Saturday, November 12, 2011

20,000 and counting

A few days ago my camera, which I bought in June 2010, flipped its odometer for the third time, and started counting again at 0000.  That means I've taken 20,000 photos in 17 months, actually more like 15 months if you subtract its three vacations in the Nikon service center.

The high mileage testifies to how seriously I have taken to daily photography; I almost always have the camera in my pocket when I leave home, thus allowing me to take advantage of serendipitous photos like this one:

Or this (yes, I know it's bad practice to take pictures while driving, but the light had just changed and we weren't even moving yet...):

The bad part of flipping the odometer is that now you have three photos named DSCN0032 or whatever.  I've always wondered why Nikon chose to have its naming protocol perform so inefficiently -- fully half of the characters allotted to naming are wasted, while the remaining four don't last all that long for serious photographers.

As a result, my photo folders often have problems.  My food folder, for instance, might have a bunch of Thanksgiving pictures, taken the first time I hit a certain neighborhood in the numbering protocol, interspersed with some of the summer garden from the second time around.  As I go through the folder, I'll come upon a turkey (DSCN3724), then a tomato (DSCN3724 - 2), then another turkey (DSCN3725), then another tomato (DSCN3725 - 2).   I know I could change the names and call them turkey 1 and tomato 1, but I'm getting old and life seems too short.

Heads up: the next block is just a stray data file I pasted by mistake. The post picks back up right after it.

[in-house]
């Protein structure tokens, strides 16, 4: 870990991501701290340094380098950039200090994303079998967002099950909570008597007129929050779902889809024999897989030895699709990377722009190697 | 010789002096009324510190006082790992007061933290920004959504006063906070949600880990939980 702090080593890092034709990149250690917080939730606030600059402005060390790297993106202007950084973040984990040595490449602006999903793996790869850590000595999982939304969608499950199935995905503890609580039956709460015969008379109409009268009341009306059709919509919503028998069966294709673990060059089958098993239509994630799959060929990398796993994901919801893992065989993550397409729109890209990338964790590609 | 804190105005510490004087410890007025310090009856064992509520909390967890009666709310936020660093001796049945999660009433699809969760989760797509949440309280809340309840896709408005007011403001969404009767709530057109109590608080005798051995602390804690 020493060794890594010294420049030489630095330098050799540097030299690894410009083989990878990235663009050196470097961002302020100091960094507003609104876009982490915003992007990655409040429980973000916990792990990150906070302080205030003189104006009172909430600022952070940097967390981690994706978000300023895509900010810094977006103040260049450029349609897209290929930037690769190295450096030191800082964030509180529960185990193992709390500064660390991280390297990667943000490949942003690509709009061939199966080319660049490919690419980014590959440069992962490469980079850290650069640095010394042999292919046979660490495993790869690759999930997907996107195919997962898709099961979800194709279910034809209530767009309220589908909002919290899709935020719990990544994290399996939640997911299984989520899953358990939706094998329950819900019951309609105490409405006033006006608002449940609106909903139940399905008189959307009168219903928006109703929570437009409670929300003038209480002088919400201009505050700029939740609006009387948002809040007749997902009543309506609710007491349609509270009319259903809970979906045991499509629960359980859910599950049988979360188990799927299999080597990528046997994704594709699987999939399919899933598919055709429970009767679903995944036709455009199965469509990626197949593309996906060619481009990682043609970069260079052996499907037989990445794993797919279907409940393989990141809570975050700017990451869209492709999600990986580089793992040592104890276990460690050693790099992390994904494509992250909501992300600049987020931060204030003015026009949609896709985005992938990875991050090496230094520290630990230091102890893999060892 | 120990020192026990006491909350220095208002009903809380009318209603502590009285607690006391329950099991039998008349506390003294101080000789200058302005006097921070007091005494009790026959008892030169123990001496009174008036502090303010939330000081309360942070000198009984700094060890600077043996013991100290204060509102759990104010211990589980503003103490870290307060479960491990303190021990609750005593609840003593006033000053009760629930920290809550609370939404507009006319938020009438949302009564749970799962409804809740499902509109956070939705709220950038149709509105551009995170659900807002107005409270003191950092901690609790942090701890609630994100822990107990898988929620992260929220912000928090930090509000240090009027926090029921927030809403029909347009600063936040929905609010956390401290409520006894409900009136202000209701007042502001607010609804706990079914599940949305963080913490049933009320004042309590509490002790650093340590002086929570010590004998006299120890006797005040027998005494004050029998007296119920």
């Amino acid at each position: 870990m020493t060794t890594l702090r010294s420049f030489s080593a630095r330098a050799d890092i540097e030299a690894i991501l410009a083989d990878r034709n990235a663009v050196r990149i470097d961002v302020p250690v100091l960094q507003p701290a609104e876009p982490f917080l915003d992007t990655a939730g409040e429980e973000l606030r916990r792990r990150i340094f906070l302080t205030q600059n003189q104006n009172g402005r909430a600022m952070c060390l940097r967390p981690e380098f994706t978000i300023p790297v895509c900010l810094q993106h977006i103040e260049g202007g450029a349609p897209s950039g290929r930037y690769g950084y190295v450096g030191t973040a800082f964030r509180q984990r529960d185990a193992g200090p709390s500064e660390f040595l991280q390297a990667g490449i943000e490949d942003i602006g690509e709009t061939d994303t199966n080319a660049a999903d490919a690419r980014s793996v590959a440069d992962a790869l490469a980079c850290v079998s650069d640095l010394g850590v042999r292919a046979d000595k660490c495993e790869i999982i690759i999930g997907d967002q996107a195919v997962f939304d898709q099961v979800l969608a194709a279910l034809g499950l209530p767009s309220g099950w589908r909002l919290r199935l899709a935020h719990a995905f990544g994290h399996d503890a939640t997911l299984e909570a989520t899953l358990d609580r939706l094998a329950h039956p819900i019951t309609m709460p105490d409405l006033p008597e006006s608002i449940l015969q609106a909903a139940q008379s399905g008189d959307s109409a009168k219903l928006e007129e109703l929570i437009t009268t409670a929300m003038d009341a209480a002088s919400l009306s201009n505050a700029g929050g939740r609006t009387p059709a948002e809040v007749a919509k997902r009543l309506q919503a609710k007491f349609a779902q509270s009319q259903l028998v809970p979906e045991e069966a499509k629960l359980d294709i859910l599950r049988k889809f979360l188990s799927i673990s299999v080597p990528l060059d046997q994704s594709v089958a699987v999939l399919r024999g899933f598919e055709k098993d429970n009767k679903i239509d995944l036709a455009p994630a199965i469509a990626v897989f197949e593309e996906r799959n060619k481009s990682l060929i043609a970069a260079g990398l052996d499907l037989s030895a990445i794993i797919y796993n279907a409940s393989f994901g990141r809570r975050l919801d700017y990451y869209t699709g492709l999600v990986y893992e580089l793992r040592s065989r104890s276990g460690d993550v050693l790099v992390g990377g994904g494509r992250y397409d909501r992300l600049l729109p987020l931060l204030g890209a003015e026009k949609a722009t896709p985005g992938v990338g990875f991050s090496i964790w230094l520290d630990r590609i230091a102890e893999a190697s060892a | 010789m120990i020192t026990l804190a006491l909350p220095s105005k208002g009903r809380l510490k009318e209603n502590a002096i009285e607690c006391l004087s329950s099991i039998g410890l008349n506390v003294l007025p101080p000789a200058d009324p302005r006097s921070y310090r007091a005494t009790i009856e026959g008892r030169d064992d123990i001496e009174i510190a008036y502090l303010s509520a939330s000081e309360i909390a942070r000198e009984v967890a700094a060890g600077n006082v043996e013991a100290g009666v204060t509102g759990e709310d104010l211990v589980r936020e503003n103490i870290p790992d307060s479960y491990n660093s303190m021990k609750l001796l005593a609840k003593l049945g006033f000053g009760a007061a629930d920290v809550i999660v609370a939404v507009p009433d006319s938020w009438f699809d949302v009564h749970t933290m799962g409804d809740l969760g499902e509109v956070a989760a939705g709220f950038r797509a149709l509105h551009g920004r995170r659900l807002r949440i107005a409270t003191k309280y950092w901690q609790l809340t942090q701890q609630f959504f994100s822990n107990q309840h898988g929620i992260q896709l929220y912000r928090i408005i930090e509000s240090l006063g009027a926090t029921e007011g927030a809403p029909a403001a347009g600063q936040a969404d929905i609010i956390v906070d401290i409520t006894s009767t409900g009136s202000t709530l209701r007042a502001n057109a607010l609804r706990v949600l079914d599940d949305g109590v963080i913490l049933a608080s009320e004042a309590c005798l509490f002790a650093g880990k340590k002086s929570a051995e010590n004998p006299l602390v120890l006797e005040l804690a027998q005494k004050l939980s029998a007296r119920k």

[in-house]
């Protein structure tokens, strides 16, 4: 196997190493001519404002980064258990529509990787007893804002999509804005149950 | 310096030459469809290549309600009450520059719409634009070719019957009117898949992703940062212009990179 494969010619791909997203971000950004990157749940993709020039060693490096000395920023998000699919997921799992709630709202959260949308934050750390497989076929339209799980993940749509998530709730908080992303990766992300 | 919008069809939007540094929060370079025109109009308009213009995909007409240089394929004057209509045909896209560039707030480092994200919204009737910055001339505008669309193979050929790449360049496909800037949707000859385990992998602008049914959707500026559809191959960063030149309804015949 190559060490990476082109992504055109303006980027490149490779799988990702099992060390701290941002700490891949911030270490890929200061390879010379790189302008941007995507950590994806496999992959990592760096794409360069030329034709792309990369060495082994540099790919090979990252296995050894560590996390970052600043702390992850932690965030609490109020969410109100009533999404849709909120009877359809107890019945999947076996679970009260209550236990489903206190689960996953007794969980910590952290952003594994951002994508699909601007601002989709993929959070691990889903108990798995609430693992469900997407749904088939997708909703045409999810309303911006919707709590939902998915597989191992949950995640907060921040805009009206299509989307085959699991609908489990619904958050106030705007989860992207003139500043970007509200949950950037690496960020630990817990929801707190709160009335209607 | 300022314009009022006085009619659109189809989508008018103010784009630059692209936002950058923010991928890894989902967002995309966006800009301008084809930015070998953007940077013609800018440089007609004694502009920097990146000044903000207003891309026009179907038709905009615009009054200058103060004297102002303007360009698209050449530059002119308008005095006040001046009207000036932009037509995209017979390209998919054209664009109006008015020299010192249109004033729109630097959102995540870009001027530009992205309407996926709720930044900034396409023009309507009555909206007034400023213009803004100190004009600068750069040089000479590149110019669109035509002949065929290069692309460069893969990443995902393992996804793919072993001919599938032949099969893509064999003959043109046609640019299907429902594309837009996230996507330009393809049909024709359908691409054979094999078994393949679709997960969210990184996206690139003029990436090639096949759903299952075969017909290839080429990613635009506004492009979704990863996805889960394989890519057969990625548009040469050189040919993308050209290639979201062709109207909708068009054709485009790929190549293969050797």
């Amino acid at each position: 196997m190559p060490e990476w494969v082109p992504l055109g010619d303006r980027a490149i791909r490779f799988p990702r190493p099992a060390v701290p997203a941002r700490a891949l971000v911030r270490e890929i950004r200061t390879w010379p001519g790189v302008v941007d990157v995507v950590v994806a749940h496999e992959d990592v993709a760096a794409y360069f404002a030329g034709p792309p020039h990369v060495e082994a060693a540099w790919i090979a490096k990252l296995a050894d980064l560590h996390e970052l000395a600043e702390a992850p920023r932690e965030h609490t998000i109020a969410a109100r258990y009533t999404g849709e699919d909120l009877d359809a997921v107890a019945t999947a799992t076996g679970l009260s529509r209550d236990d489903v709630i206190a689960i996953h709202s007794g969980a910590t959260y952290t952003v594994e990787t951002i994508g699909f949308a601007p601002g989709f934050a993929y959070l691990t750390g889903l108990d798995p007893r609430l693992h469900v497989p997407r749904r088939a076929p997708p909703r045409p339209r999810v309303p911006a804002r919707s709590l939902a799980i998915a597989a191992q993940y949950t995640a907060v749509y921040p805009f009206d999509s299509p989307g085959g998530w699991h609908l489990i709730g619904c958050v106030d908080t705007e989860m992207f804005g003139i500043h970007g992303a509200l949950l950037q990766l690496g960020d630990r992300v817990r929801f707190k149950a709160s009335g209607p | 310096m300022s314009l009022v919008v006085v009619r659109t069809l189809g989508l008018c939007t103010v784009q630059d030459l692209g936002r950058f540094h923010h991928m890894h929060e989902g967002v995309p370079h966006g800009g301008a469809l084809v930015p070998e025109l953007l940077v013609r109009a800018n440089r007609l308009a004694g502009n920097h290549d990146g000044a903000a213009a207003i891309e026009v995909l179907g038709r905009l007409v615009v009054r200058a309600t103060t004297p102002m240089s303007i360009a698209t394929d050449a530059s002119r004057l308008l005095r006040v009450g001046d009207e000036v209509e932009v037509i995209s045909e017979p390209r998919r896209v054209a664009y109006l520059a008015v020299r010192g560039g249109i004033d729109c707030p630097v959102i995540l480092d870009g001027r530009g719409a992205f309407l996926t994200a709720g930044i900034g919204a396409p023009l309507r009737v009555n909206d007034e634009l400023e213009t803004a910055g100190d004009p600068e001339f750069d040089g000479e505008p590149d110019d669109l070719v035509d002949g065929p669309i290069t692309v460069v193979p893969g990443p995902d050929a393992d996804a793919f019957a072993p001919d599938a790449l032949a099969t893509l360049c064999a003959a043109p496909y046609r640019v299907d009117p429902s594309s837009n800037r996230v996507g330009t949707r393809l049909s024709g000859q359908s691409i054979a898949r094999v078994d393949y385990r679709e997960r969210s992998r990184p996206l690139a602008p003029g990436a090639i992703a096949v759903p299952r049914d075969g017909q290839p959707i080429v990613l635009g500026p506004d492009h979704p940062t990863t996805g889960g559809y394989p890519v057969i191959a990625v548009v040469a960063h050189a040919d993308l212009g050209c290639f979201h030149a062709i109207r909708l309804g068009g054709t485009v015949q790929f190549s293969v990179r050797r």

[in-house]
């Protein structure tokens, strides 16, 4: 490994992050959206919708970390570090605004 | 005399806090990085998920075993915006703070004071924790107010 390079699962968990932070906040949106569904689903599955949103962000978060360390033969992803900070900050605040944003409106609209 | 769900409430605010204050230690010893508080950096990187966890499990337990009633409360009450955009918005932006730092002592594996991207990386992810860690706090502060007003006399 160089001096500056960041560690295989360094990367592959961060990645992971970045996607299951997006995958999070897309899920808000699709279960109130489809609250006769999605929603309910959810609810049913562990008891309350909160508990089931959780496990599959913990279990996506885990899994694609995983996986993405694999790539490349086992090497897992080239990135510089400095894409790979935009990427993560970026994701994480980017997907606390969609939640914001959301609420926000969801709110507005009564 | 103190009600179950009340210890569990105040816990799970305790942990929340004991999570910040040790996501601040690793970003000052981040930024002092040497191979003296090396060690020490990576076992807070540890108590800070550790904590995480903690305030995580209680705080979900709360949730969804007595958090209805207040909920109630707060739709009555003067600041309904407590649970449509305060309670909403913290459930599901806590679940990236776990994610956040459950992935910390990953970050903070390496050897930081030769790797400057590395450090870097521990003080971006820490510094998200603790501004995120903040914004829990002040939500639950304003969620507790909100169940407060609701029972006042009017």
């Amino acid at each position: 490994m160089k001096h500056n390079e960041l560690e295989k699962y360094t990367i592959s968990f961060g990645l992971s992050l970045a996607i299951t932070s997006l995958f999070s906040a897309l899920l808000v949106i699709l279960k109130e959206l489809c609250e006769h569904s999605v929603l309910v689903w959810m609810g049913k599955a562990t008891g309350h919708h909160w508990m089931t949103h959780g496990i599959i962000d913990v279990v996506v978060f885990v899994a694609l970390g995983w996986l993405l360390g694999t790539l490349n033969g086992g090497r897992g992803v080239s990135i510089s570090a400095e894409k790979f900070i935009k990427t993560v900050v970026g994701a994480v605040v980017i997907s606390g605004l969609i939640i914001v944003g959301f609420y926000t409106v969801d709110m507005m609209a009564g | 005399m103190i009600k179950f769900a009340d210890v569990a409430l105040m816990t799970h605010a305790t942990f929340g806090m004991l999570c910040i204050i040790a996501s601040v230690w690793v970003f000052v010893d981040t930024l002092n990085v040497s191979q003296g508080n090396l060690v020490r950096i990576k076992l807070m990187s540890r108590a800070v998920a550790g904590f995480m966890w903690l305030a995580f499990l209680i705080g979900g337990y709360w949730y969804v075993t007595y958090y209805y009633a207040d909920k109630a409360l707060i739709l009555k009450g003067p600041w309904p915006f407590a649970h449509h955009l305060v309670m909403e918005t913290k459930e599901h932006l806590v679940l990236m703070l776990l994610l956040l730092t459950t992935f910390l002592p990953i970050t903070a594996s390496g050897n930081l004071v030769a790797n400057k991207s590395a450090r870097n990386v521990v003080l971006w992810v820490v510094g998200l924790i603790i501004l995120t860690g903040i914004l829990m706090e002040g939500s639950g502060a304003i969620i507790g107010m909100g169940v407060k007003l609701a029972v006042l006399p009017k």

By contrast, I loved the naming protocol for my old Olympus cameras.  As far as I can deduce, a photo might be named P6263724, which means it was taken on June 26 and was numbered 3724.  The next photo might be named P6273725, which means it was taken on June 27, but the ID numbers, so to speak, continued consecutively.   The same eight characters as Nikon, but a lot more information and a lot less opportunity to trip over your own feet.  Even if you went around the four-digit odometer a hundred times, what are the chances that photo number 3724 would be taken on the same date as on a previous circuit?

But if that's the biggest complaint I have about my camera, I'm a happy camper.  At least it's in my pocket these days and not in the Nikon service center.  Hope it holds on for another 10,000 pictures!


  1. love the picture with the glasses! and lets hope your camera holds for another 100,000 of those, because otherwise at the rate you're going it would mean a new camera by April next year...

  2. Which Nikon do you have? I have the P7000 and reLly like it a lot, though I would not say it fits in a pocket but I often put it in my purse. I have started to try your "thin line piecing" and the jury is still out on that . Thanks for all the useful and fun blogs.
    Caroline in Kentucky

  3. Nikon Coolpix 6000 -- 3 3/4 x 2 1/4 x 1 inch, so it is pretty small. but not as small as my beloved old Olympus Stylus, sob, sob (still alive enough to be my backup but not good enough to be primary).